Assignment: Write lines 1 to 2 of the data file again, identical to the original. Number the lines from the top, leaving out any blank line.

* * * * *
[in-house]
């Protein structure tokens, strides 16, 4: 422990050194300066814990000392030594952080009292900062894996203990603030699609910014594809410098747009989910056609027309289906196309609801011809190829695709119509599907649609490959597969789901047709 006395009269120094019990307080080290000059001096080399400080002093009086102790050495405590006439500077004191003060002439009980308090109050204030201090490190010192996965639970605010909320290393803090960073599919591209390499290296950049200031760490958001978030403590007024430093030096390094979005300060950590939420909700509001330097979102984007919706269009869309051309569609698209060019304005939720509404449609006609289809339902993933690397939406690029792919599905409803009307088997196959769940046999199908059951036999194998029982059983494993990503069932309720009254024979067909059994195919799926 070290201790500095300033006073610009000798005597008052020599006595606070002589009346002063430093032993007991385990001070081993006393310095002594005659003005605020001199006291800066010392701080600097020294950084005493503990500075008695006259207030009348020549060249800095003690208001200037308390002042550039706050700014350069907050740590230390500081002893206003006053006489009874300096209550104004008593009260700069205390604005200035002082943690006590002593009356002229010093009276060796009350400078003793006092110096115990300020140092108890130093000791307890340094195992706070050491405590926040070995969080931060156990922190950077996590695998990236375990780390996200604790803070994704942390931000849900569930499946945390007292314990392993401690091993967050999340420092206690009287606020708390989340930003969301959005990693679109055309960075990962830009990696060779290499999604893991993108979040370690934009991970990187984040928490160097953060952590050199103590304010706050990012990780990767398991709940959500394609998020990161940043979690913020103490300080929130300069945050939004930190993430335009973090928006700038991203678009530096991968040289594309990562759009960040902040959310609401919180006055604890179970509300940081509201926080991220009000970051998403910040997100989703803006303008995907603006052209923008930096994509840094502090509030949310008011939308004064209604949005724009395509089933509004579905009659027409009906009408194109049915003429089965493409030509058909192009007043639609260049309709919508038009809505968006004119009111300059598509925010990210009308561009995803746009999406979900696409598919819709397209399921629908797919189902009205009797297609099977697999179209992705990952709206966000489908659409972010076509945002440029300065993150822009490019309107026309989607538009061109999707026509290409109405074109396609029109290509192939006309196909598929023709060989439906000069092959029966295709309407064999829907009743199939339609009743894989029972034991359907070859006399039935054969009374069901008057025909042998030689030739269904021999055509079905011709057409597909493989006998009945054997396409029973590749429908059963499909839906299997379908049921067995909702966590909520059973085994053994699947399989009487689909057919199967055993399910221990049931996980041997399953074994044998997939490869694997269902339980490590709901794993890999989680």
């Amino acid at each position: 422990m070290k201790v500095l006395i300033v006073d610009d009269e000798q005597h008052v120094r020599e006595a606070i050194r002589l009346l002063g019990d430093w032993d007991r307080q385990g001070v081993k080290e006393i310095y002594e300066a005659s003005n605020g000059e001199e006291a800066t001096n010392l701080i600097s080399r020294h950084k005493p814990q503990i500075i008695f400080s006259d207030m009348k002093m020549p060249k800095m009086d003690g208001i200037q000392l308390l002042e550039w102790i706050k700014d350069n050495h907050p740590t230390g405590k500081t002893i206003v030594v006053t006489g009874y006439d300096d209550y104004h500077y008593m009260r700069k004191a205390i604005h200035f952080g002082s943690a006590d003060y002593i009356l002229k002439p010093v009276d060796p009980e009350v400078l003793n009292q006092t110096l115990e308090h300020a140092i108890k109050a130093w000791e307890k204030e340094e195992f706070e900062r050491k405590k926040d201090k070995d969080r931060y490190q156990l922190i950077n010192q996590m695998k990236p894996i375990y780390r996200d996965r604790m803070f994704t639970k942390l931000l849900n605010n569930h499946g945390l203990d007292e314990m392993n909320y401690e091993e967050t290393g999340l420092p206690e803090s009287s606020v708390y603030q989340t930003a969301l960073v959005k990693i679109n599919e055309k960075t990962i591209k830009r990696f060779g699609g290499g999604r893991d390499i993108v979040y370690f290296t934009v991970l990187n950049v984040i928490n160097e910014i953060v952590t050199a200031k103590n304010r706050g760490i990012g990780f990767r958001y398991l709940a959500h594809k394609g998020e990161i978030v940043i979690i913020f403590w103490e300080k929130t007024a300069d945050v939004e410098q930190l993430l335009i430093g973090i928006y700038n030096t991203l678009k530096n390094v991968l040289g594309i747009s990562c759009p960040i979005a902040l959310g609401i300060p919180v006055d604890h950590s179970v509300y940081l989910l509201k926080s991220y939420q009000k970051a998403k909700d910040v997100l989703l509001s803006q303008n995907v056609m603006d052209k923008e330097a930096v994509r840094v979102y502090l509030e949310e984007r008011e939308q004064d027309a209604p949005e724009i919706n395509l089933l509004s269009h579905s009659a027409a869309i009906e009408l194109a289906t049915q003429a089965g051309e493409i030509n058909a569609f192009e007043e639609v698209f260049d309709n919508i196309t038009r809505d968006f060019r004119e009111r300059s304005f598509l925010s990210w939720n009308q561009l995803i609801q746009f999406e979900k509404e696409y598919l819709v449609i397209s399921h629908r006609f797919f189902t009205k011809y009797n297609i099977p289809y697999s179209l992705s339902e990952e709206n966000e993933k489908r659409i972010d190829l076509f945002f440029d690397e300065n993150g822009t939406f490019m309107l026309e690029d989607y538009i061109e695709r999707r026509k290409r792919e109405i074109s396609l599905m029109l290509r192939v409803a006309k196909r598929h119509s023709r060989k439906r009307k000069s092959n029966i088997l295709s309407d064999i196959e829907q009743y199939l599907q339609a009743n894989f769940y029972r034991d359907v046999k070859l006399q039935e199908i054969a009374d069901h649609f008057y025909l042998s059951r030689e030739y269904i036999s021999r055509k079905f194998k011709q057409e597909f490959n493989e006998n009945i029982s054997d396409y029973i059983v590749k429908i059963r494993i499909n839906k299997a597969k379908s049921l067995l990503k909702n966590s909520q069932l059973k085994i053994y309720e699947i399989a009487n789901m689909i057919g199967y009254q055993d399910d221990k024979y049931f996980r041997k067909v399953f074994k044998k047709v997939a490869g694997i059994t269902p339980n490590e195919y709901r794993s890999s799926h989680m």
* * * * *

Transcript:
[in-house]
């Protein structure tokens, strides 16, 4: 422990050194300066814990000392030594952080009292900062894996203990603030699609910014594809410098747009989910056609027309289906196309609801011809190829695709119509599907649609490959597969789901047709 006395009269120094019990307080080290000059001096080399400080002093009086102790050495405590006439500077004191003060002439009980308090109050204030201090490190010192996965639970605010909320290393803090960073599919591209390499290296950049200031760490958001978030403590007024430093030096390094979005300060950590939420909700509001330097979102984007919706269009869309051309569609698209060019304005939720509404449609006609289809339902993933690397939406690029792919599905409803009307088997196959769940046999199908059951036999194998029982059983494993990503069932309720009254024979067909059994195919799926 070290201790500095300033006073610009000798005597008052020599006595606070002589009346002063430093032993007991385990001070081993006393310095002594005659003005605020001199006291800066010392701080600097020294950084005493503990500075008695006259207030009348020549060249800095003690208001200037308390002042550039706050700014350069907050740590230390500081002893206003006053006489009874300096209550104004008593009260700069205390604005200035002082943690006590002593009356002229010093009276060796009350400078003793006092110096115990300020140092108890130093000791307890340094195992706070050491405590926040070995969080931060156990922190950077996590695998990236375990780390996200604790803070994704942390931000849900569930499946945390007292314990392993401690091993967050999340420092206690009287606020708390989340930003969301959005990693679109055309960075990962830009990696060779290499999604893991993108979040370690934009991970990187984040928490160097953060952590050199103590304010706050990012990780990767398991709940959500394609998020990161940043979690913020103490300080929130300069945050939004930190993430335009973090928006700038991203678009530096991968040289594309990562759009960040902040959310609401919180006055604890179970509300940081509201926080991220009000970051998403910040997100989703803006303008995907603006052209923008930096994509840094502090509030949310008011939308004064209604949005724009395509089933509004579905009659027409009906009408194109049915003429089965493409030509058909192009007043639609260049309709919508038009809505968006004119009111300059598509925010990210009308561009995803746009999406979900696409598919819709397209399921629908797919189902009205009797297609099977697999179209992705990952709206966000489908659409972010076509945002440029300065993150822009490019309107026309989607538009061109999707026509290409109405074109396609029109290509192939006309196909598929023709060989439906000069092959029966295709309407064999829907009743199939339609009743894989029972034991359907070859006399039935054969009374069901008057025909042998030689030739269904021999055509079905011709057409597909493989006998009945054997396409029973590749429908059963499909839906299997379908049921067995909702966590909520059973085994053994699947399989009487689909057919199967055993399910221990049931996980041997399953074994044998997939490869694997269902339980490590709901794993890999989680």